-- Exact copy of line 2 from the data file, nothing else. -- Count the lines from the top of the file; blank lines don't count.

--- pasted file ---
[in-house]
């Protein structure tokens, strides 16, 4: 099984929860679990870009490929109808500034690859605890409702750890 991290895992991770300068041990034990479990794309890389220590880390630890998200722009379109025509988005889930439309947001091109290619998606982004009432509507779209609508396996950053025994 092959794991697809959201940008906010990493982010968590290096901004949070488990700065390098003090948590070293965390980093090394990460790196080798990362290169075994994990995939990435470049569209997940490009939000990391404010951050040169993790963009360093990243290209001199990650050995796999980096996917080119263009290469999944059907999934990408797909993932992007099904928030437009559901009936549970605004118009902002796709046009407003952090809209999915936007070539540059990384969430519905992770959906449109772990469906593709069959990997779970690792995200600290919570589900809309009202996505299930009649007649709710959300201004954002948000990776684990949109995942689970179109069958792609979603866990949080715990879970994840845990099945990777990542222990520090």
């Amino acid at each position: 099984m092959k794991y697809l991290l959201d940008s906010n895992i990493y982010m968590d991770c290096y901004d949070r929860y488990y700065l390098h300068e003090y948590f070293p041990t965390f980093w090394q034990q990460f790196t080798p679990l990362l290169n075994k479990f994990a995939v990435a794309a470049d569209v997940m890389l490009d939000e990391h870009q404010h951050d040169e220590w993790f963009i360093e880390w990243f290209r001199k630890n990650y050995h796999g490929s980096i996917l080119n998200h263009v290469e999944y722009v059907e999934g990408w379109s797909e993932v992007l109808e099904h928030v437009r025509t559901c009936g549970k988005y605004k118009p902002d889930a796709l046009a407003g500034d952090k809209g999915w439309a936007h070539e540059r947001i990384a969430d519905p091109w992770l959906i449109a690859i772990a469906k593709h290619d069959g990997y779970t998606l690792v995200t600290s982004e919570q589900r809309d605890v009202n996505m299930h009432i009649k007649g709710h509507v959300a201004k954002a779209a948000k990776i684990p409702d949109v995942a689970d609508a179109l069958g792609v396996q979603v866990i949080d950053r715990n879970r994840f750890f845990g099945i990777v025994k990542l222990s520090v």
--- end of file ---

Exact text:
């Protein structure tokens, strides 16, 4: 099984929860679990870009490929109808500034690859605890409702750890 991290895992991770300068041990034990479990794309890389220590880390630890998200722009379109025509988005889930439309947001091109290619998606982004009432509507779209609508396996950053025994 092959794991697809959201940008906010990493982010968590290096901004949070488990700065390098003090948590070293965390980093090394990460790196080798990362290169075994994990995939990435470049569209997940490009939000990391404010951050040169993790963009360093990243290209001199990650050995796999980096996917080119263009290469999944059907999934990408797909993932992007099904928030437009559901009936549970605004118009902002796709046009407003952090809209999915936007070539540059990384969430519905992770959906449109772990469906593709069959990997779970690792995200600290919570589900809309009202996505299930009649007649709710959300201004954002948000990776684990949109995942689970179109069958792609979603866990949080715990879970994840845990099945990777990542222990520090």